Academic journal article Scandinavian Journal of Work, Environment & Health

Air Pollution Exposure and Adverse Pregnancy Outcomes in a Large UK Birth Cohort: Use of a Novel Spatio-Temporal Modelling Technique

Academic journal article Scandinavian Journal of Work, Environment & Health

Air Pollution Exposure and Adverse Pregnancy Outcomes in a Large UK Birth Cohort: Use of a Novel Spatio-Temporal Modelling Technique

Article excerpt

Pregnancy outcome is determined by the ability of the fetus to thrive, which depends on a complex combination of genetic, social, and environmental factors (1). If, during pregnancy, a mother is exposed to increased environmental or social stressors, this could result in an increased risk of restricted growth of the fetus or a preterm birth (PTB). These adverse perinatal outcomes are strong predictors for infant mortality and morbidity (2). Moreover, epidemiological evidence has suggested the long-term implications of a sub-optimal in utero environment with links to an increased risk for health conditions in later life, such as cardiovascular disease and type 2 diabetes (3, 4).

A range of environmental exposures during pregnancy have been investigated to understand better the contribution of environmental factors on the vulnerable fetus, including water contamination (5), electromagnetic fields (6) and pesticides (7). A large body of work now exists from around the world investigating the effects of air pollution on pregnancy and the subsequent birth outcomes, which have given rise to several recent reviews (8-10). Numerous studies have found evidence to support the hypothesis that air pollution can increase the risks of PTB (11-13) and impaired fetal growth (14-16); however, the results are not yet consistent enough to confirm a causal link with specific pollutants.

Limitations of previous studies mostly relate to exposure assessment methods that may not adequately capture spatial and temporal pollution variation, small sample sizes, and appropriateness of confounder adjustments (17). Most studies investigating the association between air pollution and adverse pregnancy outcomes use a retrospective cohort study design in order to be better able to achieve the necessary power to detect relatively small effects. A retrospective design presents the challenge of assigning pollution estimates that best represent the spatial and temporal heterogeneity of multipollutant exposure during an individual's pregnancy; some exposure misclassification seems likely. A number of different exposure-estimation techniques have been designed and implemented to address this challenge (18). This heterogeneity of exposure-assessment techniques that exists in the current literature makes it difficult to synthesize results. Different exposure estimation techniques may lead to different effect sizes. Few studies implemented more than one technique in unison on the same population, which would allow a comparison of the different estimates provided and the effect on risk estimates (14, 19).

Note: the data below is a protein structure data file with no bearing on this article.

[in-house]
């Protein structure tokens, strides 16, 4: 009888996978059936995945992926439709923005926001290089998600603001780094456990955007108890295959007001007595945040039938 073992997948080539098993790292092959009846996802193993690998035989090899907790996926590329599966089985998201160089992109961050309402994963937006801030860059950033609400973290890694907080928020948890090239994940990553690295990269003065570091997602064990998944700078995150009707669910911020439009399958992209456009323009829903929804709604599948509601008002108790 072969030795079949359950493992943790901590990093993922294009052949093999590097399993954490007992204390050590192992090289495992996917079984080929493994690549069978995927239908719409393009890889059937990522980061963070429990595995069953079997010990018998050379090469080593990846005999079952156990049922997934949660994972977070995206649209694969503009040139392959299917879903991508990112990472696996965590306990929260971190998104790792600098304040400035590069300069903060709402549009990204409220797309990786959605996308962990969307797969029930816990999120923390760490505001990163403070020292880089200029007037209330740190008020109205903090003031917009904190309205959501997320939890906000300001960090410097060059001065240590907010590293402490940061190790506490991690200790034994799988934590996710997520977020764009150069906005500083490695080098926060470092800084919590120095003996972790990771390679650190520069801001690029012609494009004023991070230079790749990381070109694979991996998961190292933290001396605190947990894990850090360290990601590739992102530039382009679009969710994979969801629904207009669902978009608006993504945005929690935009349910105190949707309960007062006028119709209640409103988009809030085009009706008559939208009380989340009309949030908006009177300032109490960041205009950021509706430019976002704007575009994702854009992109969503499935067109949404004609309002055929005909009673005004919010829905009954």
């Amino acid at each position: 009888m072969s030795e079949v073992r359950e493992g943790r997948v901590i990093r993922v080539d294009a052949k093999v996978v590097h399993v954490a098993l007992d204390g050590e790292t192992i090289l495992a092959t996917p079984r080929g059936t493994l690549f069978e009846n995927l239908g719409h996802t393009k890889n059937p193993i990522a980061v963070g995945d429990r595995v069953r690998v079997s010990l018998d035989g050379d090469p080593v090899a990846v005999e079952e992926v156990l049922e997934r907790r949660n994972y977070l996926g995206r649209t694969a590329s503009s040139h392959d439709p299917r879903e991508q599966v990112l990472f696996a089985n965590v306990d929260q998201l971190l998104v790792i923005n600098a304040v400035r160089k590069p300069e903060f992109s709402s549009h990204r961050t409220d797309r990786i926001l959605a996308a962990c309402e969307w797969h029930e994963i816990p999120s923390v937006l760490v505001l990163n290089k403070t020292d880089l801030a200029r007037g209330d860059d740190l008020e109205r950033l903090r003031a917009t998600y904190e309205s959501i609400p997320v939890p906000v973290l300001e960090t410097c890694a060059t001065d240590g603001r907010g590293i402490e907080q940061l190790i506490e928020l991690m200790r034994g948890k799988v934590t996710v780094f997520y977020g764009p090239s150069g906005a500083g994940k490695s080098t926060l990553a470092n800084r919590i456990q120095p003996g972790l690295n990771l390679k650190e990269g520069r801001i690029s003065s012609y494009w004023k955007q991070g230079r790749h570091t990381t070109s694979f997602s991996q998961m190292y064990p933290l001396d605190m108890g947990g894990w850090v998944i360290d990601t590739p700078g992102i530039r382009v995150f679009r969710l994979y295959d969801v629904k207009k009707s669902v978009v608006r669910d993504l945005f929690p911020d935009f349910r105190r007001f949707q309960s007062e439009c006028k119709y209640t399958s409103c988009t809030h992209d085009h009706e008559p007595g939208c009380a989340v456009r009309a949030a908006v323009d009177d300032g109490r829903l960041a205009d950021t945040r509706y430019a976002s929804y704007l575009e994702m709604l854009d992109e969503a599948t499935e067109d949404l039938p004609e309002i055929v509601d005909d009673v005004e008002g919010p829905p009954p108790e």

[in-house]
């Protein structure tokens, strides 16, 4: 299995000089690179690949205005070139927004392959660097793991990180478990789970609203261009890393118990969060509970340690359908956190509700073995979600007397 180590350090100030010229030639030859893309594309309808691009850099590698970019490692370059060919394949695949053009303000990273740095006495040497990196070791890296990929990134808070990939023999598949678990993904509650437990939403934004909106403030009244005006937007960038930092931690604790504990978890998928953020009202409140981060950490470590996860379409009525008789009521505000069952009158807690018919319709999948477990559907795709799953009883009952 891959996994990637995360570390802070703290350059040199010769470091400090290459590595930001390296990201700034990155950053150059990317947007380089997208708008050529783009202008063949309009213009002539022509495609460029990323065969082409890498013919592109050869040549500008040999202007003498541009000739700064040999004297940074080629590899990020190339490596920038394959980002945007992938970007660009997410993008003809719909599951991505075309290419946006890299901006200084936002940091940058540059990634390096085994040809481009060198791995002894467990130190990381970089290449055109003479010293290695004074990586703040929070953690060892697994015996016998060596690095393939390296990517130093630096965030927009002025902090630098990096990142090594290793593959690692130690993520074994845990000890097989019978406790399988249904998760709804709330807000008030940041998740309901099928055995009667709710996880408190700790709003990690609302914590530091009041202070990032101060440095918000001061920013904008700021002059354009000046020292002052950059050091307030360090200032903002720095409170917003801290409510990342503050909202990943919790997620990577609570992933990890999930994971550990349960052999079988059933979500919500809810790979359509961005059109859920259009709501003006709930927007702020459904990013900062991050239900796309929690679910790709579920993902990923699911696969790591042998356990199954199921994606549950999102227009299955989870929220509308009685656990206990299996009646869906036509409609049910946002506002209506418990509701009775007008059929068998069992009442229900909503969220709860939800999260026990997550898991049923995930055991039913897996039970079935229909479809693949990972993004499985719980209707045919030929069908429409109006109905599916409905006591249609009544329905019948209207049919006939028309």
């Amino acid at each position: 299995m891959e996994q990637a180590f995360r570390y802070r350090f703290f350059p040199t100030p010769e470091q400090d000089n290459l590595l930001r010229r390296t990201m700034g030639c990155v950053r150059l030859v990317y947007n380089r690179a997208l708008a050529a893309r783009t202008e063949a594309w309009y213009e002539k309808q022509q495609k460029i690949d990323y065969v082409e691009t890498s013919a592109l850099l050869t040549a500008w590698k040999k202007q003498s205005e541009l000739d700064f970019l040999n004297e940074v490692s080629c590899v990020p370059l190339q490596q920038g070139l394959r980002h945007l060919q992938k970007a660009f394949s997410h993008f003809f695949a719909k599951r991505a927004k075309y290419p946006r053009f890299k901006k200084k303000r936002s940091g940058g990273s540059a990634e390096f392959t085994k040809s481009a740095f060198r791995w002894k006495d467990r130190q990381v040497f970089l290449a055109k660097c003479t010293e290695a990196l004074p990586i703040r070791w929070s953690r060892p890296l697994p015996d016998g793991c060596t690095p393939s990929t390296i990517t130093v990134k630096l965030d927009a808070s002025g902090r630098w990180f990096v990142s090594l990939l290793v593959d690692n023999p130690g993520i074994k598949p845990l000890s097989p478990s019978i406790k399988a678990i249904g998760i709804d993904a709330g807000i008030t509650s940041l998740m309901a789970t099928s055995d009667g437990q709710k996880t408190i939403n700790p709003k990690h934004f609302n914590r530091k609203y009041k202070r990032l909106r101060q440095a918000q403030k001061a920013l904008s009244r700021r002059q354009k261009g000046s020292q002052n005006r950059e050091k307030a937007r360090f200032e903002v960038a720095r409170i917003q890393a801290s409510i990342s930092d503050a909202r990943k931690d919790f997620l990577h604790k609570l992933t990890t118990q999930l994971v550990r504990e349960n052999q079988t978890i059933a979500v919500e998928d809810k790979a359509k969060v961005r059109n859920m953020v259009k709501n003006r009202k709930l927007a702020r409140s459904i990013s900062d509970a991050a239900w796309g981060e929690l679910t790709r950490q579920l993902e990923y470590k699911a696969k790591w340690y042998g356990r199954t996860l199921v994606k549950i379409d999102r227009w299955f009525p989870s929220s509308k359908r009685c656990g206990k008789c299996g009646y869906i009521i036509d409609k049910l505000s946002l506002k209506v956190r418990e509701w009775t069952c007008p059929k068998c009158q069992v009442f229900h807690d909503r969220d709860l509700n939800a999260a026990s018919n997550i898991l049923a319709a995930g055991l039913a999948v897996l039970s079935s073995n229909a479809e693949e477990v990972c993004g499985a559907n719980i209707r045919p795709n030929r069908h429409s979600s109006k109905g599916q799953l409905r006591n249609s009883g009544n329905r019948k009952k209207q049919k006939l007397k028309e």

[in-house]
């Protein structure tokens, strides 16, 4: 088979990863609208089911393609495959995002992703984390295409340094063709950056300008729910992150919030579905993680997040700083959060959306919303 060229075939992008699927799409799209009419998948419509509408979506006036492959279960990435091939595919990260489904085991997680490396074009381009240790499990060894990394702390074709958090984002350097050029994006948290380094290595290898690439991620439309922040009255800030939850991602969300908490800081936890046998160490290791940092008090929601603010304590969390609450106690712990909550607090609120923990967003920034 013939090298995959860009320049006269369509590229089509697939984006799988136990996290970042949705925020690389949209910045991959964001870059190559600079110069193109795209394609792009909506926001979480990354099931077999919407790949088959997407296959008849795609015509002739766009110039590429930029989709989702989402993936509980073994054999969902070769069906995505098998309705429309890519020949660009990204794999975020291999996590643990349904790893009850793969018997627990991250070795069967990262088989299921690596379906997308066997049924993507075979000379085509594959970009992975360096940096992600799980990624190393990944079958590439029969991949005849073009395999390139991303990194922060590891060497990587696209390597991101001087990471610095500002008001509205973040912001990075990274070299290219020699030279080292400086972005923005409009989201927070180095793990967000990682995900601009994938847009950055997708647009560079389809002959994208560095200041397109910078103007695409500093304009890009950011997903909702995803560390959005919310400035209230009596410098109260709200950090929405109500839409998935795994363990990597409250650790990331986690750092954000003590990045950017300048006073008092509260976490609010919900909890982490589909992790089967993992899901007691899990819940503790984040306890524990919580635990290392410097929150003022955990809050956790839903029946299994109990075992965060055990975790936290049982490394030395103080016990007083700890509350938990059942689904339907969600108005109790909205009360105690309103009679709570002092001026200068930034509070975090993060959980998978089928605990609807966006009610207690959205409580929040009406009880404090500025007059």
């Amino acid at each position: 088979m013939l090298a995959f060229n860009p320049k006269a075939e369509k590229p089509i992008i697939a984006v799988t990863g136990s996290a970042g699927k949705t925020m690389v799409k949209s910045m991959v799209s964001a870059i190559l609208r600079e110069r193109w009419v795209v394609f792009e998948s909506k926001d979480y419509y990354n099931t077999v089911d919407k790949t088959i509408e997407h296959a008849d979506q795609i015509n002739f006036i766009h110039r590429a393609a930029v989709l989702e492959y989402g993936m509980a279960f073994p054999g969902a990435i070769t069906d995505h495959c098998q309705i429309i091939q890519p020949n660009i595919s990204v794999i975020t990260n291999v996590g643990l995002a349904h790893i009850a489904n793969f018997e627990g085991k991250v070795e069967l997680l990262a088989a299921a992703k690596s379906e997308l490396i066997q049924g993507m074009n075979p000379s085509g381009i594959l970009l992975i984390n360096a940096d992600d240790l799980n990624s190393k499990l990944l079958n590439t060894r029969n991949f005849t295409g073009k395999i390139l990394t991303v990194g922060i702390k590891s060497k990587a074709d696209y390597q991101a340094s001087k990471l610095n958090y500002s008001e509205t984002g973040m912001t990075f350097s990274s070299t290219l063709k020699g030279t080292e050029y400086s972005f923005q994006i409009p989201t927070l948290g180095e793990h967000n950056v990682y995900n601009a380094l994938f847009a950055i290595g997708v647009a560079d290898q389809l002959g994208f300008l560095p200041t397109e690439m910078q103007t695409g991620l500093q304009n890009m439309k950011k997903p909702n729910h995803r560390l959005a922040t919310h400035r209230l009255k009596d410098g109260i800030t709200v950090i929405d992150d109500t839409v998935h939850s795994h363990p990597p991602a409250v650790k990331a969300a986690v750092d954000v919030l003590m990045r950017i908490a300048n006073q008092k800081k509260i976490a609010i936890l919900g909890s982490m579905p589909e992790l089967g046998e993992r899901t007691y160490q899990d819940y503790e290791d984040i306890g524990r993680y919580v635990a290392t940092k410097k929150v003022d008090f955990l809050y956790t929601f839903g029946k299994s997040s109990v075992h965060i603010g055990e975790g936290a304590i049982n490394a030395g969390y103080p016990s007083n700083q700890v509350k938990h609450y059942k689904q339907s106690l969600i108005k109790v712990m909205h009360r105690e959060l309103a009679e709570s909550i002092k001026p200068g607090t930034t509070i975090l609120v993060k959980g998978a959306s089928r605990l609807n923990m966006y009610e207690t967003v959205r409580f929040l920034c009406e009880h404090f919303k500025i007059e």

The objective of this study was primarily to use a novel air pollution estimation technique with strong spatial and temporal resolution to estimate the effects from pollutants known to cause adverse health effects on pregnancy outcomes in a large Northwest (NW) England cohort from 2004-2008. In addition, a more traditional exposure assessment method of using nearest stationary air pollution monitors was implemented as a comparison technique.

Methods

Study design and cohort

A retrospective cohort study was conducted in NW England on births that occurred between 1 January 2004 and 31 December 2008. NW England has a total area of 5469 sq miles and a (2011) population of 7 052 000 (20). Some of the major cities within the region record some of the highest air pollution levels outside of London in the UK (21).

Maternal and perinatal data between 2004-2008 were obtained from the NW Perinatal Survey Unit (NWPSU). The NWPSU is based in Manchester and, during this time period, collected maternal and perinatal data at the time of delivery from 21 of the 29 maternity units in NW England. The eight units that were not included were generally small, and there was no difference between the index of multiple deprivation (IMD) score (based on hospital postcode) between the included and excluded maternity units. Data included: hospital site, ethnicity, postcode, region, mothers' date of birth, body mass index (BMI) at booking, parity, date of delivery, gestational age calculated from last menstrual period (LMP) and scan measurements, birth weight, multiple birth, live birth/stillbirth, type of delivery, and smoking. …

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